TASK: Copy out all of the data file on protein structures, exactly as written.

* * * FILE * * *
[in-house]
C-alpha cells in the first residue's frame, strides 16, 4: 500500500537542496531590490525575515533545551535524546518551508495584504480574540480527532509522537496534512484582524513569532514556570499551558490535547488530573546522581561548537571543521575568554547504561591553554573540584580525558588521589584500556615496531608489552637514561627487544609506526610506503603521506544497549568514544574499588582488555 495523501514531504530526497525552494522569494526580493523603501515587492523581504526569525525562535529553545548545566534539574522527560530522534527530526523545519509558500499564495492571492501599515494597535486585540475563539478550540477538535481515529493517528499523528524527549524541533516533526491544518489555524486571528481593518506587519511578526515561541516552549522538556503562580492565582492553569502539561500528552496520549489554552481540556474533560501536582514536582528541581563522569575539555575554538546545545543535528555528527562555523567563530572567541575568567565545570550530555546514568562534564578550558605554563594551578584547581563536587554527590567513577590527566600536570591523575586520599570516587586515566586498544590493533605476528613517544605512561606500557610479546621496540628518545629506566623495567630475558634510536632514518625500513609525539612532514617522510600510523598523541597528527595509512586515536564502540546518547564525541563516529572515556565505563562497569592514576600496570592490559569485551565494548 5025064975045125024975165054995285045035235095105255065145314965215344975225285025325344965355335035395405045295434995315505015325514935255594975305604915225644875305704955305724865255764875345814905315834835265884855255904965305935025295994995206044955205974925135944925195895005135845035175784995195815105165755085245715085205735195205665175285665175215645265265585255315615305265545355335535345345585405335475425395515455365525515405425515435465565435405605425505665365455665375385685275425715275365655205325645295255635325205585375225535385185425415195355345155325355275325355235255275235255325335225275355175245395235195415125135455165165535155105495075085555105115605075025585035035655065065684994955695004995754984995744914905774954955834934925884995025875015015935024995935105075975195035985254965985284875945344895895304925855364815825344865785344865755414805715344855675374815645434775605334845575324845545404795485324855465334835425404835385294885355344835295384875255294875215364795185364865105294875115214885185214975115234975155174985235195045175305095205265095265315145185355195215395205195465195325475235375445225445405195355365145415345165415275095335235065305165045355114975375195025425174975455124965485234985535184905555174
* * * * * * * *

[in-house]
C-alpha cells in the first residue's frame, strides 16, 4: 500500500537542496531590490525575515533545551535524546518551508495584504480574540480527532509522537496534512484582524513569532514556570499551558490535547488530573546522581561548537571543521575568554547504561591553554573540584580525558588521589584500556615496531608489552637514561627487544609506526610506503603521506544497549568514544574499588582488555 495523501514531504530526497525552494522569494526580493523603501515587492523581504526569525525562535529553545548545566534539574522527560530522534527530526523545519509558500499564495492571492501599515494597535486585540475563539478550540477538535481515529493517528499523528524527549524541533516533526491544518489555524486571528481593518506587519511578526515561541516552549522538556503562580492565582492553569502539561500528552496520549489554552481540556474533560501536582514536582528541581563522569575539555575554538546545545543535528555528527562555523567563530572567541575568567565545570550530555546514568562534564578550558605554563594551578584547581563536587554527590567513577590527566600536570591523575586520599570516587586515566586498544590493533605476528613517544605512561606500557610479546621496540628518545629506566623495567630475558634510536632514518625500513609525539612532514617522510600510523598523541597528527595509512586515536564502540546518547564525541563516529572515556565505563562497569592514576600496570592490559569485551565494548 5025064975045125024975165054995285045035235095105255065145314965215344975225285025325344965355335035395405045295434995315505015325514935255594975305604915225644875305704955305724865255764875345814905315834835265884855255904965305935025295994995206044955205974925135944925195895005135845035175784995195815105165755085245715085205735195205665175285665175215645265265585255315615305265545355335535345345585405335475425395515455365525515405425515435465565435405605425505665365455665375385685275425715275365655205325645295255635325205585375225535385185425415195355345155325355275325355235255275235255325335225275355175245395235195415125135455165165535155105495075085555105115605075025585035035655065065684994955695004995754984995744914905774954955834934925884995025875015015935024995935105075975195035985254965985284875945344895895304925855364815825344865785344865755414805715344855675374815645434775605334845575324845545404795485324855465334835425404835385294885355344835295384875255294875215364795185364865105294875115214885185214975115234975155174985235195045175305095205265095265315145185355195215395205195465195325475235375445225445405195355365145415345165415275095335235065305165045355114975375195025425174975455124965485234985535184905555174